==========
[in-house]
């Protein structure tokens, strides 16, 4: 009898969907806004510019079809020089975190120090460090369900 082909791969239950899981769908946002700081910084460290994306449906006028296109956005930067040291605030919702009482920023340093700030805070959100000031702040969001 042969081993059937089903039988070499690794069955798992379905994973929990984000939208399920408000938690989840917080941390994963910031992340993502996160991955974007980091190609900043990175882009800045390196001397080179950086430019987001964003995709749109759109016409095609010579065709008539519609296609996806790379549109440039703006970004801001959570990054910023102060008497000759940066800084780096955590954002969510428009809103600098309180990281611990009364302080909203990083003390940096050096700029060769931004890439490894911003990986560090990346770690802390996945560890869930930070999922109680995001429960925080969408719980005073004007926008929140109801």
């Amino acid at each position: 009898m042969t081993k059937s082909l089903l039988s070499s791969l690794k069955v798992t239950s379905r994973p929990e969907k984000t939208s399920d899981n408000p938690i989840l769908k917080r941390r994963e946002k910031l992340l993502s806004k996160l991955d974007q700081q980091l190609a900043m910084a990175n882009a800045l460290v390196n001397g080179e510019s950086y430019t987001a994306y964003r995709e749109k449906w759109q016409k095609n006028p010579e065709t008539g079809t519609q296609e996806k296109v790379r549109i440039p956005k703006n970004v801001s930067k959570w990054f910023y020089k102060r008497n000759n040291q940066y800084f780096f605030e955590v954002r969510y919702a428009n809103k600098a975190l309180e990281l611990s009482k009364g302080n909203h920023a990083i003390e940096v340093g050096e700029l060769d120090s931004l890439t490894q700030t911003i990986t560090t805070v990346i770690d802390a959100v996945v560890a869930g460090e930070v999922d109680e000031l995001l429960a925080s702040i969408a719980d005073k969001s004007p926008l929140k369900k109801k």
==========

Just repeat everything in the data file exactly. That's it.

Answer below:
[in-house]
């Protein structure tokens, strides 16, 4: 009898969907806004510019079809020089975190120090460090369900 082909791969239950899981769908946002700081910084460290994306449906006028296109956005930067040291605030919702009482920023340093700030805070959100000031702040969001 042969081993059937089903039988070499690794069955798992379905994973929990984000939208399920408000938690989840917080941390994963910031992340993502996160991955974007980091190609900043990175882009800045390196001397080179950086430019987001964003995709749109759109016409095609010579065709008539519609296609996806790379549109440039703006970004801001959570990054910023102060008497000759940066800084780096955590954002969510428009809103600098309180990281611990009364302080909203990083003390940096050096700029060769931004890439490894911003990986560090990346770690802390996945560890869930930070999922109680995001429960925080969408719980005073004007926008929140109801």
């Amino acid at each position: 009898m042969t081993k059937s082909l089903l039988s070499s791969l690794k069955v798992t239950s379905r994973p929990e969907k984000t939208s399920d899981n408000p938690i989840l769908k917080r941390r994963e946002k910031l992340l993502s806004k996160l991955d974007q700081q980091l190609a900043m910084a990175n882009a800045l460290v390196n001397g080179e510019s950086y430019t987001a994306y964003r995709e749109k449906w759109q016409k095609n006028p010579e065709t008539g079809t519609q296609e996806k296109v790379r549109i440039p956005k703006n970004v801001s930067k959570w990054f910023y020089k102060r008497n000759n040291q940066y800084f780096f605030e955590v954002r969510y919702a428009n809103k600098a975190l309180e990281l611990s009482k009364g302080n909203h920023a990083i003390e940096v340093g050096e700029l060769d120090s931004l890439t490894q700030t911003i990986t560090t805070v990346i770690d802390a959100v996945v560890a869930g460090e930070v999922d109680e000031l995001l429960a925080s702040i969408a719980d005073k969001s004007p926008l929140k369900k109801k």